Matthew: And that journey of self-discovery is an interactive story. It’s why I was excited to work with you given your work in the entertainment industry for campaigns like Into the Wild (for which you were a Webby Honoree — Congratulations, by the way!) — Django Unchained, The Imitation Game, and the Academy Award-winning film, the Artist. I wanted researchers to feel like they were designing a piece of interactive entertainment. Because that’s what it is.

Dustin: First step was the mark and brand. A nod back to the airline posters.

ProofPilot Why ProofPilot Isn’t Blue

The ProofPilot mark explained visually.

The mark itself is an abstraction of the two “P”s from ProofPilot, and a propeller. The propeller symbolizes the power to move forward. An aircraft would not have the ability to take flight without a propeller. ProofPilot is the propeller of the researcher piloting (aka guiding) the participants through an experience.

Matthew: I also really like how the mark is also a bullseye, denoting exactness, and a compass showing direction.

Dustin: And then it was on to the color palette. We looked at a lot of other healthcare brands … there’s lots of blue and white.

Matthew: I think white and blue are so common because they denote safety, clarity, and cleanliness. But, it’s cold and boring. We needed to be fun and exciting … without going overboard.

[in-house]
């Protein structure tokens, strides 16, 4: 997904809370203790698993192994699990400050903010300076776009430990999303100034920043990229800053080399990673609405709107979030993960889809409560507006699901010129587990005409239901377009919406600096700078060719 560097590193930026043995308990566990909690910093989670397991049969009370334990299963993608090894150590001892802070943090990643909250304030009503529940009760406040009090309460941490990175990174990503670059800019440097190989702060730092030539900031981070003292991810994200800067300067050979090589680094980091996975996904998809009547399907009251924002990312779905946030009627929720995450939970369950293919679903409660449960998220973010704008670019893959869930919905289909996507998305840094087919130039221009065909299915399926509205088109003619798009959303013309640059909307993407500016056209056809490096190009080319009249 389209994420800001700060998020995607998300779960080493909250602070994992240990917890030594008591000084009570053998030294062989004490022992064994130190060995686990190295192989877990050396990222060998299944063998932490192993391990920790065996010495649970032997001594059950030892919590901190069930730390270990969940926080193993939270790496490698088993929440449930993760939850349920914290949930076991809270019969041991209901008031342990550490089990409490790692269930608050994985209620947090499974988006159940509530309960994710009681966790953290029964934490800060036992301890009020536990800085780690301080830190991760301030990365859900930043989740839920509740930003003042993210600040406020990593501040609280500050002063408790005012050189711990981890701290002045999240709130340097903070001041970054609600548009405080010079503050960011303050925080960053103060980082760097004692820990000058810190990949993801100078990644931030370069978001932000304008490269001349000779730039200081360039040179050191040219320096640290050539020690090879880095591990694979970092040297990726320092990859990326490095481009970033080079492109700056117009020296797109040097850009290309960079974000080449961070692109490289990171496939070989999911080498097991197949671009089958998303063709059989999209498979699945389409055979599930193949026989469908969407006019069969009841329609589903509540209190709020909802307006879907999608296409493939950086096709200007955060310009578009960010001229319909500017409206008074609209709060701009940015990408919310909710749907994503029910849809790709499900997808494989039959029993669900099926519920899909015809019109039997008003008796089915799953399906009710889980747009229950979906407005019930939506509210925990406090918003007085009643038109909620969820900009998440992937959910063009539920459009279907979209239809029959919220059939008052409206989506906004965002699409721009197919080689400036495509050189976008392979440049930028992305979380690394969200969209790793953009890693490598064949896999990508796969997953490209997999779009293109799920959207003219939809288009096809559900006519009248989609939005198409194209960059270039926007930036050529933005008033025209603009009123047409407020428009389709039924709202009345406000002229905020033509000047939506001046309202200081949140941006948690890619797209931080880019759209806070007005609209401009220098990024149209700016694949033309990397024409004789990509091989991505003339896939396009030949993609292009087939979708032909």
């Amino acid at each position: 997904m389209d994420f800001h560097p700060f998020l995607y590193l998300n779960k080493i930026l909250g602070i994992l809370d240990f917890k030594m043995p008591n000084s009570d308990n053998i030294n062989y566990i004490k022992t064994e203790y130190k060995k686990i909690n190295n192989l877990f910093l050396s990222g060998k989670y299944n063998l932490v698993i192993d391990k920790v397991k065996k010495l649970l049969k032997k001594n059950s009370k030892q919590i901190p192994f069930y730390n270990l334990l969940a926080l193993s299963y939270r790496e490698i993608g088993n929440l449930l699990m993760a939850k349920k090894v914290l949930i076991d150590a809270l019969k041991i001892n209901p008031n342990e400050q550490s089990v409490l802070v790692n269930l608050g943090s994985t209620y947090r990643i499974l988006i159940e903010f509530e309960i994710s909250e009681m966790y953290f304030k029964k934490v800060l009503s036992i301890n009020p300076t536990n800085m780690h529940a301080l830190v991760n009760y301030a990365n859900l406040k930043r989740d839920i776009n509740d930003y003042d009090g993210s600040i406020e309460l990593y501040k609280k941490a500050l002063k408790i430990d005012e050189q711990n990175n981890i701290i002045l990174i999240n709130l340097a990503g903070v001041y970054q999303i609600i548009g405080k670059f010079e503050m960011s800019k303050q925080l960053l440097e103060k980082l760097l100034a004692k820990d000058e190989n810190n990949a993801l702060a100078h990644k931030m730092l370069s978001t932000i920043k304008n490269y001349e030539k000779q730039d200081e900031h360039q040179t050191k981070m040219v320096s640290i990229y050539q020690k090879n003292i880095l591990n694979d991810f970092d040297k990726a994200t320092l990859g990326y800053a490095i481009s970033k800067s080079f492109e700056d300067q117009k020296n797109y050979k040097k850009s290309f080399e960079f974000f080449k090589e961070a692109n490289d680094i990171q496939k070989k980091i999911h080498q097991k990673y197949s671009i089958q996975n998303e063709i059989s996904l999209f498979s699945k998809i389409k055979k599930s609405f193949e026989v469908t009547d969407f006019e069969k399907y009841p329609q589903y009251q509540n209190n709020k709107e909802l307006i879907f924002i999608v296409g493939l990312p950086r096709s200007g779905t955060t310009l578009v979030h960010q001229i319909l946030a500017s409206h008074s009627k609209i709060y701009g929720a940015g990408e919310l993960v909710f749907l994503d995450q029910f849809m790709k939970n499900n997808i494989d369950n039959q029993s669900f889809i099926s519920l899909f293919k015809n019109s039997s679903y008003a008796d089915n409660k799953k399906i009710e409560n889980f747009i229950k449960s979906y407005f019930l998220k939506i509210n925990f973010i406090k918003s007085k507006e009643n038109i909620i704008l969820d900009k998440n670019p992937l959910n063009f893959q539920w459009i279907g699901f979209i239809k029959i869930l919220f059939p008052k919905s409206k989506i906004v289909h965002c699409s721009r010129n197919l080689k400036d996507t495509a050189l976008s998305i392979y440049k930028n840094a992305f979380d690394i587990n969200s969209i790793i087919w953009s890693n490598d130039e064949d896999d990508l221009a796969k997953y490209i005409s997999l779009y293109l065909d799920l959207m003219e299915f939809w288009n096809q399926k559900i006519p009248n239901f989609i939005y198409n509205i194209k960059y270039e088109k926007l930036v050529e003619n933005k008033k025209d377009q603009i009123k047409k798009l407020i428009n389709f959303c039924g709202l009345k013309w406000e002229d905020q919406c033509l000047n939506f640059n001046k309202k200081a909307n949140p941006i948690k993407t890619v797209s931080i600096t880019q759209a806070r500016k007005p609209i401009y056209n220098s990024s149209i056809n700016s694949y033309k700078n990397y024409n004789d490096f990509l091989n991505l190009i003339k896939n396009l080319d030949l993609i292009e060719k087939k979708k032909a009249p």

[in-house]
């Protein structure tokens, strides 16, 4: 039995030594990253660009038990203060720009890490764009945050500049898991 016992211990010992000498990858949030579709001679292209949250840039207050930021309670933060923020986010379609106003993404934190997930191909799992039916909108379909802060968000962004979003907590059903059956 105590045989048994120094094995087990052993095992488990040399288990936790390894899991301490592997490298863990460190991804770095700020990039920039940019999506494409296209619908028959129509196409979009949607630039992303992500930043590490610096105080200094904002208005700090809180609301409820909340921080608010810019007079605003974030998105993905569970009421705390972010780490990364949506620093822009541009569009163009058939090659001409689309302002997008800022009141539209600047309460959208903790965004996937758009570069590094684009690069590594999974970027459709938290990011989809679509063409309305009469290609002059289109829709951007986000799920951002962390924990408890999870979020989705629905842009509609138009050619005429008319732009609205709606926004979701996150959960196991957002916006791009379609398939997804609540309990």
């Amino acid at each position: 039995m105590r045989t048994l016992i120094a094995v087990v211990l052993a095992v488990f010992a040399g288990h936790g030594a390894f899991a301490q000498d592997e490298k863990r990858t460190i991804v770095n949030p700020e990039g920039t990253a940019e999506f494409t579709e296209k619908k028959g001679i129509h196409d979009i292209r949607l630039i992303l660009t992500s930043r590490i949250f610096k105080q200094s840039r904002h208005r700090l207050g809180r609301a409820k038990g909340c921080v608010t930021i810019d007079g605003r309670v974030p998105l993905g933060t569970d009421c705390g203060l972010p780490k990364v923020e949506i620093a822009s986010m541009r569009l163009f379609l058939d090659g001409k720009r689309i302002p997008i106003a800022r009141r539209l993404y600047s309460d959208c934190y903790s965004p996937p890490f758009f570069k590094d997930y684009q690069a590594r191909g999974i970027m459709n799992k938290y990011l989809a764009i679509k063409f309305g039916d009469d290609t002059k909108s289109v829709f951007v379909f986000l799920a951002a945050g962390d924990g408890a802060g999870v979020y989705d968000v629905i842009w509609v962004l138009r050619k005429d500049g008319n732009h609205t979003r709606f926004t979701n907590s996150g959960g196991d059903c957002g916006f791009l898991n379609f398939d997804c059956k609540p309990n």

Dustin: We wanted things to be organic, lively and healthy. That initially meant dark oranges, warm grays and a balance of white and off-white. It’s a departure from healthcare.

ProofPilot Why ProofPilot Isn’t Blue

Matthew: But that departure is important, and it works. There’s a stigma to being ill and that healthcare is for old people. ProofPilot started in HIV prevention research. An experience that looked too much like healthcare would turn people off. ProofPilot wants to differentiate itself, showing life and solutions.

Dustin: At the same time, we had to be careful … the research study content needed to be front and center — and each study will have unique images, and colors to speak to their unique participant population and convey a specific purpose.

Matthew: Right, we don’t want to be the research equivalent to MySpace circa 2005.

Dustin: So we developed a secondary color palette that fit within the accepted brand values and will look professional and attractive with all kinds of different content. We were particularly careful about the contrast between background colors and text. If the contrast is too high or the colors are too bright, there’s a good chance many people can’t easily read it. That’s an accessibility problem.

Matthew: The brand has extended nicely. We’re using it as the basis of a new visual study protocol design language. You wouldn’t have figured that these colors would work so well together in so many situations — and still remain usable, and professional.